Everyone involved—from Zhukov on down to the local commanders who had to carry them out—knew it, but no one had the courage or the will to say so. In Stalin’s Russia, more than in any other contemporary state, orders were orders.
If there is one problem with the book, it is Pleshakov’s insistence that Stalin intended to launch a preemptive strike at Germany in July. The idea has been floating around for a while now, ever since the publication of Viktor Rezun’s 1990 book Icebreaker (written, like all the works by this Soviet-era defector, under the pseudonym “Suvorov”). Historians have been bashing away at it (and him) ever since, and most recently David Glantz made the definitive statement debunking the preemptive war thesis in his 1998 opus, Stumbling Colossus. Pleshakov ups the drama by having Stalin discussing it with his generals at a meeting on June 21, the day before the German invasion.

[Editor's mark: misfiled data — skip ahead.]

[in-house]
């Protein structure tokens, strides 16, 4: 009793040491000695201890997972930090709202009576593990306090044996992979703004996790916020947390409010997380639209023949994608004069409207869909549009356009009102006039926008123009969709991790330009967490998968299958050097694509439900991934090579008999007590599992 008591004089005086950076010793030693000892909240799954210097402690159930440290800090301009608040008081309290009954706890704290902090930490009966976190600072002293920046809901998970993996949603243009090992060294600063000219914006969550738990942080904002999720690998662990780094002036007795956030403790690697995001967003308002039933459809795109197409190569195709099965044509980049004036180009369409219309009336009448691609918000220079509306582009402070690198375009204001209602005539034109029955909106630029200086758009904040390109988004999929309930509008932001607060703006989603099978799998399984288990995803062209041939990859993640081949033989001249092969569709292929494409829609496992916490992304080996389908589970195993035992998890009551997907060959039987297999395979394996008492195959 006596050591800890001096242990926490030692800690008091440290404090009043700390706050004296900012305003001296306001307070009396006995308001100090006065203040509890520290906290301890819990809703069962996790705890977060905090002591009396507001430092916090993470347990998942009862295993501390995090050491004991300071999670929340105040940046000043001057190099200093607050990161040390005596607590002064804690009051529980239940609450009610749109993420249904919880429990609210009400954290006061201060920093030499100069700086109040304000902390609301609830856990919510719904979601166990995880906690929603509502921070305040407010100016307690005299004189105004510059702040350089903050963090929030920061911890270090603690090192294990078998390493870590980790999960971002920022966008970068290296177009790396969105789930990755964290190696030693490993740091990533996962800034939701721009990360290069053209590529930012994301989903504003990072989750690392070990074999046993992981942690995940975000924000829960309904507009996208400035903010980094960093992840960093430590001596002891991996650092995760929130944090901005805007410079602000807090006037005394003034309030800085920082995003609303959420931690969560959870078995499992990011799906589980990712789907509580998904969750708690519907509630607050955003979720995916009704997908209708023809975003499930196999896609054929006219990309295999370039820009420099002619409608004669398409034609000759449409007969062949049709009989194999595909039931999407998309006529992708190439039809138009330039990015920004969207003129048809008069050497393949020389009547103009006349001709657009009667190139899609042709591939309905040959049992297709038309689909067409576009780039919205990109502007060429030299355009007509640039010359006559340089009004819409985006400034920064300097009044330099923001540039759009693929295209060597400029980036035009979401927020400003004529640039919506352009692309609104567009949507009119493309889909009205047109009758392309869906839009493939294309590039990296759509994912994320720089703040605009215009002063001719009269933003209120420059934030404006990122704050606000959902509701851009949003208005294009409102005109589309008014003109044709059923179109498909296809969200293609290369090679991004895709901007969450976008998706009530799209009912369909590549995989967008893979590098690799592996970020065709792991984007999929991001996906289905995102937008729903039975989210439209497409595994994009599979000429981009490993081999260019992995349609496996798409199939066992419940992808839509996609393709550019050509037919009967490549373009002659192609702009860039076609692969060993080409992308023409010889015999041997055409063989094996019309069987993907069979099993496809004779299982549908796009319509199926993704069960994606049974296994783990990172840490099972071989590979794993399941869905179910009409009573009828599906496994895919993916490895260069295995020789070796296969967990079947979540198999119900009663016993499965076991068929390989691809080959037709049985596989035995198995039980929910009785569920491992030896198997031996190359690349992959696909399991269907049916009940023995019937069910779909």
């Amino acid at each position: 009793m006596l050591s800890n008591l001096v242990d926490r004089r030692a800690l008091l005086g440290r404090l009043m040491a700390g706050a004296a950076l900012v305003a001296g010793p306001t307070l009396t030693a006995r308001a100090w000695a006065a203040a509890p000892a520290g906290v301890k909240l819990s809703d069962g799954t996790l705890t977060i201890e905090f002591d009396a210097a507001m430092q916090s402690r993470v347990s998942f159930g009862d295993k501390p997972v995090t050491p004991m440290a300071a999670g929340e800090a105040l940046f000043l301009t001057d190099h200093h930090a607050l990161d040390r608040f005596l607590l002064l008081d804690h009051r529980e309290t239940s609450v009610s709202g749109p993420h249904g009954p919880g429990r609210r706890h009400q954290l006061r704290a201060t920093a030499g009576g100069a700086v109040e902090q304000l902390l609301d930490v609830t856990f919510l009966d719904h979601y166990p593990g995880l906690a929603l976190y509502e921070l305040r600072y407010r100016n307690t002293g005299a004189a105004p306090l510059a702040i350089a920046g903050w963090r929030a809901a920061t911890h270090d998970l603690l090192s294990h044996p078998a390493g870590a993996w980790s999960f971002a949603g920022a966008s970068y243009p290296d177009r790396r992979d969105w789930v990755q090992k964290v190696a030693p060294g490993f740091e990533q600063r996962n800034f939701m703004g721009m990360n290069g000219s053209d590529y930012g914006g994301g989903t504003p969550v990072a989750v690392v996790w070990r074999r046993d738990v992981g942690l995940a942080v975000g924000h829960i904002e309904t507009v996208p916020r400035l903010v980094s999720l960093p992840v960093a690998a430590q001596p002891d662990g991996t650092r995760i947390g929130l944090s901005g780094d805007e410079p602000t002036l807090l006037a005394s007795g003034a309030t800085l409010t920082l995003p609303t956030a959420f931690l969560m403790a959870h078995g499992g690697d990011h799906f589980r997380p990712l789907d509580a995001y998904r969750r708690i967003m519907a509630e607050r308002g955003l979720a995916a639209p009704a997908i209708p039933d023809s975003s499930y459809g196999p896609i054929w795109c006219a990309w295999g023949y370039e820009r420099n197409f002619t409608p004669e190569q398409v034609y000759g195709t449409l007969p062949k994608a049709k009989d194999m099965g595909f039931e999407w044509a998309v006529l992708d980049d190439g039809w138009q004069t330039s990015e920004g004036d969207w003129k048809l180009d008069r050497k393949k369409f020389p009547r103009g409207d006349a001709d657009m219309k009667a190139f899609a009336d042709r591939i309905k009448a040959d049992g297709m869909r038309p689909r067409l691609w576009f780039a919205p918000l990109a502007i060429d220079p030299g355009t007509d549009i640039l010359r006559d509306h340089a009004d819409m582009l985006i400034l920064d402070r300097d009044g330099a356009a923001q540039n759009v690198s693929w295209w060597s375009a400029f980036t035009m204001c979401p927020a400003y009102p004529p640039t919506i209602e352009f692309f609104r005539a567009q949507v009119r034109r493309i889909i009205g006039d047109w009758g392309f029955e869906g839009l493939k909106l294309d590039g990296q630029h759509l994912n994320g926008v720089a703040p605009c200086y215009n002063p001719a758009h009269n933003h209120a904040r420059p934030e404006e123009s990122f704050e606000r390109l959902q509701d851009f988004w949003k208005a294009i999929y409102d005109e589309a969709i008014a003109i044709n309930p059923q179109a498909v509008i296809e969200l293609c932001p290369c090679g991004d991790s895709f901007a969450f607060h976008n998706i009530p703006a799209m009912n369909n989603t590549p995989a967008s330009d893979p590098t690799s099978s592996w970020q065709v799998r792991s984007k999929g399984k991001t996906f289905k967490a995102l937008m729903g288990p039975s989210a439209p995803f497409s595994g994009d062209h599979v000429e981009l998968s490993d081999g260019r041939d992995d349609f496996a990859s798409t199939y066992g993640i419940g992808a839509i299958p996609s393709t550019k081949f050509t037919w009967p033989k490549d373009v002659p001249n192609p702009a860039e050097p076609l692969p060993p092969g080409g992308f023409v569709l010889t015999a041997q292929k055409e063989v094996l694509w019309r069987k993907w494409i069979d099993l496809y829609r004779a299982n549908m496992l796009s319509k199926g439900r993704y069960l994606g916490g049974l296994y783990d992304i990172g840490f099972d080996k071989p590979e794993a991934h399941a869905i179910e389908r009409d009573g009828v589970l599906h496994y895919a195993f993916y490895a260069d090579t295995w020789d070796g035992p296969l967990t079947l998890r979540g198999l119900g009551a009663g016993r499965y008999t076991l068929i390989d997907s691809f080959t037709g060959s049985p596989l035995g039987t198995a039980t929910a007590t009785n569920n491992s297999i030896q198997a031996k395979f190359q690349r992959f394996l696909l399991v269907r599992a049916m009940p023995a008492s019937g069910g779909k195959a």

The only problem with that line of argument is that it is based almost exclusively on inference, not evidence. Even Pleshakov has to admit that the records simply are not there, and he is reduced to using qualifying terms like “probably” and “in all likelihood,” which are by definition problematic in historical writing. To his credit, Pleshakov is aware of the problem, and he is surely closer to the truth when he writes that “the preemptive war remained a researched option, not a definitive plan.” A preemptive strike, in other words, was one of many possibilities Stalin was considering. Pleshakov thus paints a convincing portrait of a Red Army perched precariously between offensive and defensive plans in the summer of 1941, with the supreme leadership unable to decide what it wanted to do, and its advisers paralyzed with fear.